"There is a middle group between serious hula and performances for tourists. Whole classes of local school kids will perform a short hula during local holidays that warrant school/community gatherings (think May Day), and the parents just run out to the local hula supply store to grab some costumes and lei in bulk. Of course, many kids just dance in regular clothing, but that’s often an issue of money. Where mainland children may sing a song at school performances, perhaps with hand movements, etc., local kids in Hawaii will do some version of hula – ranging from the very basics to rather serious where the kids have to audition or be advanced dancers in order to perform. As I am typing, I am also thinking perhaps this is one of those things that’s okay when locals do it, but comes across as insensitive when others do the same thing? What do you think?"
I think that she may be correct in saying this.
Please treat hula with the respect it deserves!
Friday, May 26, 2017
I made a new dress for Laura! This is the dress from the Thimbles and Acorns 18 Inch Cloth Doll Pattern.
Wednesday, May 24, 2017
Tuesday, May 23, 2017
This is a very sad picture of Kirsten peeking in at her sick friend Marta.
During the riverboat journey on the Mississippi River, Marta became seriously ill. Kirsten went to see her in the ship's sick bay, or hospital.
I think it is particularly poignant that Marta got sick and died after reaching the United States.
So meany people died on the way across the ocean, but danger did not cease after the ocean crossing.
Monday, May 22, 2017
Saturday, May 20, 2017
So, I got Astrid at the MCM sale last year, and haven't officially introduced her yet!
I don't bond with dolls well if I add too many to my collection at a time, and I wanted to figure out her back story.
I felt so bad that she hadn't been on the blog yet, though.
Thursday, May 18, 2017
Tuesday, May 16, 2017
Samantha let her friend Nellie play with her new doll, Lydia. Nellie's family was very poor, and she had never had a doll of her own.
Grandmary had bought Lydia for Samantha at Schofield's Toy Store. The doll cost as much as Nellie would earn after working at the Ryland's for six weeks. How much did the doll cost?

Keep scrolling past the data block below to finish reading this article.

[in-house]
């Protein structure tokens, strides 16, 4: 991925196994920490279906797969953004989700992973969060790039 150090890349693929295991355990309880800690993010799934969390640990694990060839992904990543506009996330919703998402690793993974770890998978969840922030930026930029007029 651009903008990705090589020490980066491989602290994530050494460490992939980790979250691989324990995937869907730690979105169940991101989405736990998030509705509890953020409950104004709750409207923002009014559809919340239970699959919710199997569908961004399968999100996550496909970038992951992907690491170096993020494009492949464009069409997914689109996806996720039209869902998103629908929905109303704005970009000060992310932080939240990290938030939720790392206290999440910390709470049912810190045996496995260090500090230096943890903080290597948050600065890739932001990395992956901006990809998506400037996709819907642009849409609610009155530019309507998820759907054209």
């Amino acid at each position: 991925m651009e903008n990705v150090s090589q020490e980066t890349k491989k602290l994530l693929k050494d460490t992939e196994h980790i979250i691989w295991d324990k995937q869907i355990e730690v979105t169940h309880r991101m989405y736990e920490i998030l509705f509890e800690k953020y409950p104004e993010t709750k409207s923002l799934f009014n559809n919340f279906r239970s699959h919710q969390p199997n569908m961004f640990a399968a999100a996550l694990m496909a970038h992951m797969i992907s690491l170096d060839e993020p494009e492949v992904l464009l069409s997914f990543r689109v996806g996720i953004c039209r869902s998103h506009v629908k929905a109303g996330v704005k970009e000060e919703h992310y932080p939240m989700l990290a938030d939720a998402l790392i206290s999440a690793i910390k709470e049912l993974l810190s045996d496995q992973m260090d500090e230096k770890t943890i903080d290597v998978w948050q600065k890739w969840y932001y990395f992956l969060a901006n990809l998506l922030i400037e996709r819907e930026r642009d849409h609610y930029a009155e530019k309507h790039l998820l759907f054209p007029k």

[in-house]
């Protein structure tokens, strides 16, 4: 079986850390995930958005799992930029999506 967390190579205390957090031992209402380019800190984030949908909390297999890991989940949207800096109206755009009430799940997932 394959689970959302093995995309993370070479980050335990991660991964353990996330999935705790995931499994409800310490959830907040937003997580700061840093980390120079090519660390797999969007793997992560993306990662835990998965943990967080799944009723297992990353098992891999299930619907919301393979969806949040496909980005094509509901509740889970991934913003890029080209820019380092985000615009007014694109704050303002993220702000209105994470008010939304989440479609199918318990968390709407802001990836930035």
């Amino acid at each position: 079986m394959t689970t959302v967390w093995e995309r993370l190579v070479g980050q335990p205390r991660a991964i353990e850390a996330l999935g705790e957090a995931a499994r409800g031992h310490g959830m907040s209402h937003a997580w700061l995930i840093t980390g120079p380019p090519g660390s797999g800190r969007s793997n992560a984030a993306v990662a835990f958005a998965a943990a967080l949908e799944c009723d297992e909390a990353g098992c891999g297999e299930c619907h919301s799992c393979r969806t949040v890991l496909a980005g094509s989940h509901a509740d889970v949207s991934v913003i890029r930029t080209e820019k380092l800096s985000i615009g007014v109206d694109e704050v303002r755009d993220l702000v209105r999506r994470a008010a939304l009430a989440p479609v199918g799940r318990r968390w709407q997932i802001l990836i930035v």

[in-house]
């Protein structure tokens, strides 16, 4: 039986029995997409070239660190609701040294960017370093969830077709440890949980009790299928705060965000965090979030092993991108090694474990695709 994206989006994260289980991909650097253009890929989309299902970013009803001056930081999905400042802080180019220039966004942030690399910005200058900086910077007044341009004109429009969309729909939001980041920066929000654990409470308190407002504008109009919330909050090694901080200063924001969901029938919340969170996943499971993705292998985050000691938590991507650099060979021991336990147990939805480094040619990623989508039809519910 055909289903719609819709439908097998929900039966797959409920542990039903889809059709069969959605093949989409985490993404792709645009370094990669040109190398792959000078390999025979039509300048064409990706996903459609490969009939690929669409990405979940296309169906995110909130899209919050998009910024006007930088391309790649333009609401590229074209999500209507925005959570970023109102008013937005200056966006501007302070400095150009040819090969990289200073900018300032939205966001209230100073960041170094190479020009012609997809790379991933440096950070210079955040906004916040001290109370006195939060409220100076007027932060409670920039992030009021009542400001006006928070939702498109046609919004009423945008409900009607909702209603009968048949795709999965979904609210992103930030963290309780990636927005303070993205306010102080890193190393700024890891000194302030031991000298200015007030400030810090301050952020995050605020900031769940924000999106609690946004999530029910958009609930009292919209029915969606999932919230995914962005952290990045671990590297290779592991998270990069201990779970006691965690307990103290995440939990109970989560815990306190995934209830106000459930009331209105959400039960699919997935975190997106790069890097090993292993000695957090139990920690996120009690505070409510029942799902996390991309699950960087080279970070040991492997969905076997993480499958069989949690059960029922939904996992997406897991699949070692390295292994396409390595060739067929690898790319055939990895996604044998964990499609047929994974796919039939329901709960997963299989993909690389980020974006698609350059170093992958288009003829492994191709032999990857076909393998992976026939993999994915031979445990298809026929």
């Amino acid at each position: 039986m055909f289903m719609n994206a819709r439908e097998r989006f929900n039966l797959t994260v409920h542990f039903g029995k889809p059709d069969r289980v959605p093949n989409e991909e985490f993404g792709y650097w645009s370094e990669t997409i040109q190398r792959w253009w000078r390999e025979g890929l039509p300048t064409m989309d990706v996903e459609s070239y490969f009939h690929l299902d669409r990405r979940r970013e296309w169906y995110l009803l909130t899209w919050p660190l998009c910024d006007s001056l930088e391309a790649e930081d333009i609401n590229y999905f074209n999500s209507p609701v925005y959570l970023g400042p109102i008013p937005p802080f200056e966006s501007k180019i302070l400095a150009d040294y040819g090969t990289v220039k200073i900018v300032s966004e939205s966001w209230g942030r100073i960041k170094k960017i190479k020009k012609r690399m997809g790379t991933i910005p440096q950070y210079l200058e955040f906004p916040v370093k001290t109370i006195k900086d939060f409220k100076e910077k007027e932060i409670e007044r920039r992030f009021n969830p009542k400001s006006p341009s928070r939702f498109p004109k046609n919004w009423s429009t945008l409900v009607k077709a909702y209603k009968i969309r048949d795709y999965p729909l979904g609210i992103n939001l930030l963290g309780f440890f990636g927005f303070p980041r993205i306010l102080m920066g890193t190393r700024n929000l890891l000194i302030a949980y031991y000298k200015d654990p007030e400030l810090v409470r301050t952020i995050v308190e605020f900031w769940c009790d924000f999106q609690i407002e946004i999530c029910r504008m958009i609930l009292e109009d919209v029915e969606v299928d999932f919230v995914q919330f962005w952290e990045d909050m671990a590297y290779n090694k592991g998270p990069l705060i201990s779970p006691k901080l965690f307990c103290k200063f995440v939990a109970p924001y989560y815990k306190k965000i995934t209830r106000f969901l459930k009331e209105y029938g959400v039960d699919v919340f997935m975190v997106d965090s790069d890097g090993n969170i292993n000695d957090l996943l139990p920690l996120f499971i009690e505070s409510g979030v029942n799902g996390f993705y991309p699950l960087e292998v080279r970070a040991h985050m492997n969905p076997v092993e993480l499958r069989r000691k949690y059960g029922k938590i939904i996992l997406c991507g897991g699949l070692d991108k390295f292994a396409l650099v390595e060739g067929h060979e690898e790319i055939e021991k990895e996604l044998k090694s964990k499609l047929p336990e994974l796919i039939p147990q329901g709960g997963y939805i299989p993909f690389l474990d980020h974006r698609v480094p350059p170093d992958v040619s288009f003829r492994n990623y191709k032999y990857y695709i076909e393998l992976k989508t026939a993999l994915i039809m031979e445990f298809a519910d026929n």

Sunday, May 14, 2017
Friday, May 12, 2017
Thursday, May 11, 2017
Tuesday, May 9, 2017
This picture is a very dramatic one of Ben confronting Felicity in the barn. Felicity looks so scared!
Felicity took Ben's best Sunday breeches from the mending pile so that she could wear them when she sneaked off to visit Penny.
On Sunday, Mrs. Merriman asked Ben where his breeches were. She wanted to mend the so Ben wouldn't go to church looking like a _______.
To finish the sentence, change each letter to the one that comes before it in the alphabet:
Answer: ruffian (a tough or rowdy fellow)
Saturday, May 6, 2017
Thursday, May 4, 2017
Tuesday, May 2, 2017
This illustration of Addy and her mother saying good-bye to their family is heart breaking.
The back of the card reads:
Addy and Momma said a sad good-bye to Esther, Auntie Lola and Uncle Solomon before they slipped away into the night. Uncle Solomon gave the some final advice.
Which of these did he not say?
1. "Go as fast as you can at night."
2. "Hide during the day."
3. "Try to make friends with the Confederate soldiers."
4. "Every time you see water, go through it."
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Today, as you may be aware, was the Madison Children's Museum Benefit sale! And that means dolls! I was very lucky to get to go.